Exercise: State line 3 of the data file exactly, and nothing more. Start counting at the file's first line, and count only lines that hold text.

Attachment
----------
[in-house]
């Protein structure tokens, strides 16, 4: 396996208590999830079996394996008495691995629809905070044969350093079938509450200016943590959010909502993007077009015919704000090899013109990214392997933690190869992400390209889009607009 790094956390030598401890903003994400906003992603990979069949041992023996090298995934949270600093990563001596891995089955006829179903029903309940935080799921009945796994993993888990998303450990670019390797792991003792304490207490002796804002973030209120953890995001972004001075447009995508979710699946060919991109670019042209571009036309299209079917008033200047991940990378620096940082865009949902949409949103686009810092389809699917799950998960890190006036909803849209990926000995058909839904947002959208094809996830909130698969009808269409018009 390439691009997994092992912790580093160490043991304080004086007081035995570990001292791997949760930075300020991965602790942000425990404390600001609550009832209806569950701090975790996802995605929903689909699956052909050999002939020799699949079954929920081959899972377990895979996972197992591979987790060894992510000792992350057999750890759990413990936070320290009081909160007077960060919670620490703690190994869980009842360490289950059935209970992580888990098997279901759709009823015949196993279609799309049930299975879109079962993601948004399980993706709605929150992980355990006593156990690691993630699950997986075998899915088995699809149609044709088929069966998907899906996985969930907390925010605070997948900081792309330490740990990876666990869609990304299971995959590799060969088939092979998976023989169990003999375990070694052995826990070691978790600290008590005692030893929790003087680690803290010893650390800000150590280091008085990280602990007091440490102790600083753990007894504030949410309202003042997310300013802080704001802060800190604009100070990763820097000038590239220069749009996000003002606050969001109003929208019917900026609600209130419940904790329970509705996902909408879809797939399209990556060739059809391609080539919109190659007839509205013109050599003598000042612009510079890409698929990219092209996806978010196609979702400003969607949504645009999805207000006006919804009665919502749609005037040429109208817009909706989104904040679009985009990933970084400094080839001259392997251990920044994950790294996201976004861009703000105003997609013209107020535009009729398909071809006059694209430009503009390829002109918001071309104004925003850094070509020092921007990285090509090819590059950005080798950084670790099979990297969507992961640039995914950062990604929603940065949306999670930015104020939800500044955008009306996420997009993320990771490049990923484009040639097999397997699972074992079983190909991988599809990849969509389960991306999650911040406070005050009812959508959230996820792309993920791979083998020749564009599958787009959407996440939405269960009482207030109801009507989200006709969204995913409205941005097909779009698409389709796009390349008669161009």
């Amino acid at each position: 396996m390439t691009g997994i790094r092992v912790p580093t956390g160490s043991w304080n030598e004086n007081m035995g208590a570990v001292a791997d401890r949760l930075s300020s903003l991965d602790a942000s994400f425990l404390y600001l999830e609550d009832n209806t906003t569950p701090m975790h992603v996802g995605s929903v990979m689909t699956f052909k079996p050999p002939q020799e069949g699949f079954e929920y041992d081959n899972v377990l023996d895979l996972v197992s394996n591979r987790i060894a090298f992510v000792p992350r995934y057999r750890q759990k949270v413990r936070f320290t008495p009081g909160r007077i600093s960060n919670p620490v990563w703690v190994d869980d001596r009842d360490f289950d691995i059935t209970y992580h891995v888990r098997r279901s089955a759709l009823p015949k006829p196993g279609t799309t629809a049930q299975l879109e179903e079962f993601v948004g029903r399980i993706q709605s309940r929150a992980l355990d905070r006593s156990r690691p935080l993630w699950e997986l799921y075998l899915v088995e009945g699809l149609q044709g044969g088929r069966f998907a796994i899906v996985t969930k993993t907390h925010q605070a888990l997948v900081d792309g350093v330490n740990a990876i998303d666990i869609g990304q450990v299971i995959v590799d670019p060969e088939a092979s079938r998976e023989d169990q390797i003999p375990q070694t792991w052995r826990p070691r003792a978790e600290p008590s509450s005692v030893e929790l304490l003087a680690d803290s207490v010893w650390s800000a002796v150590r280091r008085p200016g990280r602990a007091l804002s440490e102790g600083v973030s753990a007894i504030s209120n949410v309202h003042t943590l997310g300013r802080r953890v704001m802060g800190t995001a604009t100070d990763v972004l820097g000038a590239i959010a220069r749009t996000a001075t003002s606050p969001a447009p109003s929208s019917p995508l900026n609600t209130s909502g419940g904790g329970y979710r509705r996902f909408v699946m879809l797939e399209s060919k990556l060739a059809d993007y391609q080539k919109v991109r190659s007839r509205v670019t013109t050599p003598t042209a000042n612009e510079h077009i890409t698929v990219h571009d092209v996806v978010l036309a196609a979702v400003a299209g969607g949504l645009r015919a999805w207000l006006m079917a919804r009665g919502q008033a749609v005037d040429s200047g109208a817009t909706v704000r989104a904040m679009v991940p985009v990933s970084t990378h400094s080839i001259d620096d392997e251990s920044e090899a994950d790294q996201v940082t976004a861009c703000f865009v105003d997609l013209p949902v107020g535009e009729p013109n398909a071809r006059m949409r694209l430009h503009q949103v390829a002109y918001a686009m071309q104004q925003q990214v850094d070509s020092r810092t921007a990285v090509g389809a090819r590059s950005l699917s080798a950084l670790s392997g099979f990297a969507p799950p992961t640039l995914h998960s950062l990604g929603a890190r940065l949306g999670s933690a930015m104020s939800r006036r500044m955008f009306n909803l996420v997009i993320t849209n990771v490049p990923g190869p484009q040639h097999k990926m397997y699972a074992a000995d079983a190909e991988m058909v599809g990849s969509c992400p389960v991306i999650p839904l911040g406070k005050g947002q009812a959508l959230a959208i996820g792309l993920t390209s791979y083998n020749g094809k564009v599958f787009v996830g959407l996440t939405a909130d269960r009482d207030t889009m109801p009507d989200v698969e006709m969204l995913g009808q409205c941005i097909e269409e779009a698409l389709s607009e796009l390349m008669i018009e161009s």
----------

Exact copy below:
């Amino acid at each position: 396996m390439t691009g997994i790094r092992v912790p580093t956390g160490s043991w304080n030598e004086n007081m035995g208590a570990v001292a791997d401890r949760l930075s300020s903003l991965d602790a942000s994400f425990l404390y600001l999830e609550d009832n209806t906003t569950p701090m975790h992603v996802g995605s929903v990979m689909t699956f052909k079996p050999p002939q020799e069949g699949f079954e929920y041992d081959n899972v377990l023996d895979l996972v197992s394996n591979r987790i060894a090298f992510v000792p992350r995934y057999r750890q759990k949270v413990r936070f320290t008495p009081g909160r007077i600093s960060n919670p620490v990563w703690v190994d869980d001596r009842d360490f289950d691995i059935t209970y992580h891995v888990r098997r279901s089955a759709l009823p015949k006829p196993g279609t799309t629809a049930q299975l879109e179903e079962f993601v948004g029903r399980i993706q709605s309940r929150a992980l355990d905070r006593s156990r690691p935080l993630w699950e997986l799921y075998l899915v088995e009945g699809l149609q044709g044969g088929r069966f998907a796994i899906v996985t969930k993993t907390h925010q605070a888990l997948v900081d792309g350093v330490n740990a990876i998303d666990i869609g990304q450990v299971i995959v590799d670019p060969e088939a092979s079938r998976e023989d169990q390797i003999p375990q070694t792991w052995r826990p070691r003792a978790e600290p008590s509450s005692v030893e929790l304490l003087a680690d803290s207490v010893w650390s800000a002796v150590r280091r008085p200016g990280r602990a007091l804002s440490e102790g600083v973030s753990a007894i504030s209120n949410v309202h003042t943590l997310g300013r802080r953890v704001m802060g800190t995001a604009t100070d990763v972004l820097g000038a590239i959010a220069r749009t996000a001075t003002s606050p969001a447009p109003s929208s019917p995508l900026n609600t209130s909502g419940g904790g329970y979710r509705r996902f909408v699946m879809l797939e399209s060919k990556l060739a059809d993007y391609q080539k919109v991109r190659s007839r509205v670019t013109t050599p003598t042209a000042n612009e510079h077009i890409t698929v990219h571009d092209v996806v978010l036309a196609a979702v400003a299209g969607g949504l645009r015919a999805w207000l006006m079917a919804r009665g919502q008033a749609v005037d040429s200047g109208a817009t909706v704000r989104a904040m679009v991940p985009v990933s970084t990378h400094s080839i001259d620096d392997e251990s920044e090899a994950d790294q996201v940082t976004a861009c703000f865009v105003d997609l013209p949902v107020g535009e009729p013109n398909a071809r006059m949409r694209l430009h503009q949103v390829a002109y918001a686009m071309q104004q925003q990214v850094d070509s020092r810092t921007a990285v090509g389809a090819r590059s950005l699917s080798a950084l670790s392997g099979f990297a969507p799950p992961t640039l995914h998960s950062l990604g929603a890190r940065l949306g999670s933690a930015m104020s939800r006036r500044m955008f009306n909803l996420v997009i993320t849209n990771v490049p990923g190869p484009q040639h097999k990926m397997y699972a074992a000995d079983a190909e991988m058909v599809g990849s969509c992400p389960v991306i999650p839904l911040g406070k005050g947002q009812a959508l959230a959208i996820g792309l993920t390209s791979y083998n020749g094809k564009v599958f787009v996830g959407l996440t939405a909130d269960r009482d207030t889009m109801p009507d989200v698969e006709m969204l995913g009808q409205c941005i097909e269409e779009a698409l389709s607009e796009l390349m008669i018009e161009s």